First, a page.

# 16.1 Physics of the eye  (Page 2/5)

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Refractive indices relevant to the eye
Material Index of Refraction
Water 1.33
Air 1.0
Cornea 1.38
Aqueous humor 1.34
Lens 1.41 average (varies throughout the lens, greatest in center)
Vitreous humor 1.34

As noted, the image must fall precisely on the retina to produce clear vision — that is, the image distance ${d}_{\text{i}}$ must equal the lens-to-retina distance. Because the lens-to-retina distance does not change, the image distance ${d}_{\text{i}}$ must be the same for objects at all distances. The eye manages this by varying the power (and focal length) of the lens to accommodate for objects at various distances. The process of adjusting the eye’s focal length is called accommodation    . A person with normal (ideal) vision can see objects clearly at distances ranging from 25 cm to essentially infinity. However, although the near point (the shortest distance at which a sharp focus can be obtained) increases with age (becoming meters for some older people), we will consider it to be 25 cm in our treatment here.

[link] shows the accommodation of the eye for distant and near vision. Since light rays from a nearby object can diverge and still enter the eye, the lens must be more converging (more powerful) for close vision than for distant vision. To be more converging, the lens is made thicker by the action of the ciliary muscle surrounding it. The eye is most relaxed when viewing distant objects, one reason that microscopes and telescopes are designed to produce distant images. Vision of very distant objects is called totally relaxed , while close vision is termed accommodated , with the closest vision being fully accommodated .

We will use the thin lens equations to examine image formation by the eye quantitatively. First, note the power of a lens is given as $p=1/f$ , so we rewrite the thin lens equations as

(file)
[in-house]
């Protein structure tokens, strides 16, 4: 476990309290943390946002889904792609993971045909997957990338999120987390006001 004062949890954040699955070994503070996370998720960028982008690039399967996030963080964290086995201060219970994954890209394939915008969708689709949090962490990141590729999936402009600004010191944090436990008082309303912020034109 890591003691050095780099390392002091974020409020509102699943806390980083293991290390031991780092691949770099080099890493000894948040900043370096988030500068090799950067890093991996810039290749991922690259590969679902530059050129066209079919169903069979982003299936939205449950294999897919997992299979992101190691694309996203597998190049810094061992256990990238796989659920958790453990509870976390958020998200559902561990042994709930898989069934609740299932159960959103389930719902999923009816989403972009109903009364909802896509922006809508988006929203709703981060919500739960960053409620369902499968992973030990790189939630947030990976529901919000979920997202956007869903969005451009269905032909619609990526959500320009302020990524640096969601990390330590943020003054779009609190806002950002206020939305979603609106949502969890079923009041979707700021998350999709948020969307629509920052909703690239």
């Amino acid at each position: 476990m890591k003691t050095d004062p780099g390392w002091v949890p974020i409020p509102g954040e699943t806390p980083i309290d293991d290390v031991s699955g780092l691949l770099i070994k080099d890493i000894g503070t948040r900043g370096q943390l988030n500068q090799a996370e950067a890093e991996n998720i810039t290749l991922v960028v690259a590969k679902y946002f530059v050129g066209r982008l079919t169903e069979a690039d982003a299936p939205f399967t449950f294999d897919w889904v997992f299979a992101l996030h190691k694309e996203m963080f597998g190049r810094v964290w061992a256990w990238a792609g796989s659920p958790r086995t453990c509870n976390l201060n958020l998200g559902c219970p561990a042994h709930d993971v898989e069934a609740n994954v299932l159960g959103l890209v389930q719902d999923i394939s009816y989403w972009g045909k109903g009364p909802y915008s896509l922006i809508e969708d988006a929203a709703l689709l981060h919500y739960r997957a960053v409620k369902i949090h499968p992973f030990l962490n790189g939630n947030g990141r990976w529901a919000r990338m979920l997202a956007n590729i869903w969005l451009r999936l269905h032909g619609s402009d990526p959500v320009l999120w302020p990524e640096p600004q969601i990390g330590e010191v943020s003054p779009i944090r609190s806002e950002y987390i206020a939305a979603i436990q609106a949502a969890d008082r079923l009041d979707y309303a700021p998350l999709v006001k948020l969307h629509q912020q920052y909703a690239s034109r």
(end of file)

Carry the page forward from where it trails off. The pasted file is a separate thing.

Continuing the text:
$P=\frac{1}{{d}_{\text{o}}}+\frac{1}{{d}_{\text{i}}}$

and

$\frac{{h}_{\text{i}}}{{h}_{\text{o}}}=-\frac{{d}_{\text{i}}}{{d}_{\text{o}}}=\mathrm{m.}$

We understand that ${d}_{\text{i}}$ must equal the lens-to-retina distance to obtain clear vision, and that normal vision is possible for objects at distances ${d}_{o}=\text{25 cm}$ to infinity.

## Take-home experiment: the pupil

Look at the central transparent area of someone’s eye, the pupil, in normal room light. Estimate the diameter of the pupil. Now turn off the lights and darken the room. After a few minutes turn on the lights and promptly estimate the diameter of the pupil. What happens to the pupil as the eye adjusts to the room light? Explain your observations.

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Salomon
okay, so you have 6 raised to the power of 2. what is that part of your answer
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anybody can imagine what will be happen after 100 years from now in nano tech world
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after 100 year this will be not nanotechnology maybe this technology name will be change . maybe aftet 100 year . we work on electron lable practically about its properties and behaviour by the different instruments
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